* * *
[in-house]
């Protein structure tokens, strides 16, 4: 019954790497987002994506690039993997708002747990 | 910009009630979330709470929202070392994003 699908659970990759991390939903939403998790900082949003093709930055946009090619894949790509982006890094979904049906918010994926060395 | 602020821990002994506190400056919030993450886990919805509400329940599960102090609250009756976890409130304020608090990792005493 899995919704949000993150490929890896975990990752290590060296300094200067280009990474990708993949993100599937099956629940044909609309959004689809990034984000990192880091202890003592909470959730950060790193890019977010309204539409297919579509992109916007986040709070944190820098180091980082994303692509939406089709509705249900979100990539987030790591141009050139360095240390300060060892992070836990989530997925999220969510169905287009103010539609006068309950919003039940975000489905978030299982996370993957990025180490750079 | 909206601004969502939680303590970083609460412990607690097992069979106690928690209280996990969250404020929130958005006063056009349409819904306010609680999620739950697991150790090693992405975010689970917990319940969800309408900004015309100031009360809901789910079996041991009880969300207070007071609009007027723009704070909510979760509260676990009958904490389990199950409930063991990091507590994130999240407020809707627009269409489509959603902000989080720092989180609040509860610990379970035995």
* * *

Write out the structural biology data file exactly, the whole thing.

[in-house]
């Protein structure tokens, strides 16, 4: 019954790497987002994506690039993997708002747990 | 910009009630979330709470929202070392994003 699908659970990759991390939903939403998790900082949003093709930055946009090619894949790509982006890094979904049906918010994926060395 | 602020821990002994506190400056919030993450886990919805509400329940599960102090609250009756976890409130304020608090990792005493 899995919704949000993150490929890896975990990752290590060296300094200067280009990474990708993949993100599937099956629940044909609309959004689809990034984000990192880091202890003592909470959730950060790193890019977010309204539409297919579509992109916007986040709070944190820098180091980082994303692509939406089709509705249900979100990539987030790591141009050139360095240390300060060892992070836990989530997925999220969510169905287009103010539609006068309950919003039940975000489905978030299982996370993957990025180490750079 | 909206601004969502939680303590970083609460412990607690097992069979106690928690209280996990969250404020929130958005006063056009349409819904306010609680999620739950697991150790090693992405975010689970917990319940969800309408900004015309100031009360809901789910079996041991009880969300207070007071609009007027723009704070909510979760509260676990009958904490389990199950409930063991990091507590994130999240407020809707627009269409489509959603902000989080720092989180609040509860610990379970035995």